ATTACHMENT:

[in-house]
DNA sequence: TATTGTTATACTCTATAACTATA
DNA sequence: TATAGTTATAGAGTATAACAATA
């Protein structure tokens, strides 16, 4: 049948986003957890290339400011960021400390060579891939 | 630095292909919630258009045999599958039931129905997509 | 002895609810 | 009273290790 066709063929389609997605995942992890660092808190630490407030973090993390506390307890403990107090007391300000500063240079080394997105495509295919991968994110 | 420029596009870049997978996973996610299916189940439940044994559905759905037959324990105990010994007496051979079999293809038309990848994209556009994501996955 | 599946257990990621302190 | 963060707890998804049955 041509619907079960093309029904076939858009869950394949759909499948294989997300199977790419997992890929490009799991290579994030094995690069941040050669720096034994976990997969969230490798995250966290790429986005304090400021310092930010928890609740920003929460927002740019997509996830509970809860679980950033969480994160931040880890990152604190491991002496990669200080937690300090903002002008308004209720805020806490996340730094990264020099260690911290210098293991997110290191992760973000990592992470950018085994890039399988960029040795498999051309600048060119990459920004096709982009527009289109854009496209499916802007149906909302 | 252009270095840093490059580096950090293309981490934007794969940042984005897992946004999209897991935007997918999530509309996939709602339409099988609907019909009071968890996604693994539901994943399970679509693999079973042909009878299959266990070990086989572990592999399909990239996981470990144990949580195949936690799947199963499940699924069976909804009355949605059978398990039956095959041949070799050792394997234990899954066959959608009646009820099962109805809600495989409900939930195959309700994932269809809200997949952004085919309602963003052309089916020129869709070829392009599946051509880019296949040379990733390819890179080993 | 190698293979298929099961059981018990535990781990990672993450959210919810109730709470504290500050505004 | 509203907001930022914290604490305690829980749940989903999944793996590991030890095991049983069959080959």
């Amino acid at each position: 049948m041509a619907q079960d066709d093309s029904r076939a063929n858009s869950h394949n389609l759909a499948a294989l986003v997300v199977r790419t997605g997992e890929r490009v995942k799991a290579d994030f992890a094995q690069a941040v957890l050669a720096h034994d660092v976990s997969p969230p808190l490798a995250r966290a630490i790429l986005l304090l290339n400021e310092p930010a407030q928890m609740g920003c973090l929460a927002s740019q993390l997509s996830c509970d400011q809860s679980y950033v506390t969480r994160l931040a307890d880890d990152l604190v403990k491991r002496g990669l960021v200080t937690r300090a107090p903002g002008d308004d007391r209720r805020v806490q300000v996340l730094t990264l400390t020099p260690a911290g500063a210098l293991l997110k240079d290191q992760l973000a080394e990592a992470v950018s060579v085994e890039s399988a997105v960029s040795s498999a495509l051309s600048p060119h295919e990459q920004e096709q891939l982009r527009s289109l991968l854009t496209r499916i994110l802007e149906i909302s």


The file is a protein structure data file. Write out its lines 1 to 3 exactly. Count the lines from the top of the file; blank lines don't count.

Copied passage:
[in-house]
DNA sequence: TATTGTTATACTCTATAACTATA
DNA sequence: TATAGTTATAGAGTATAACAATA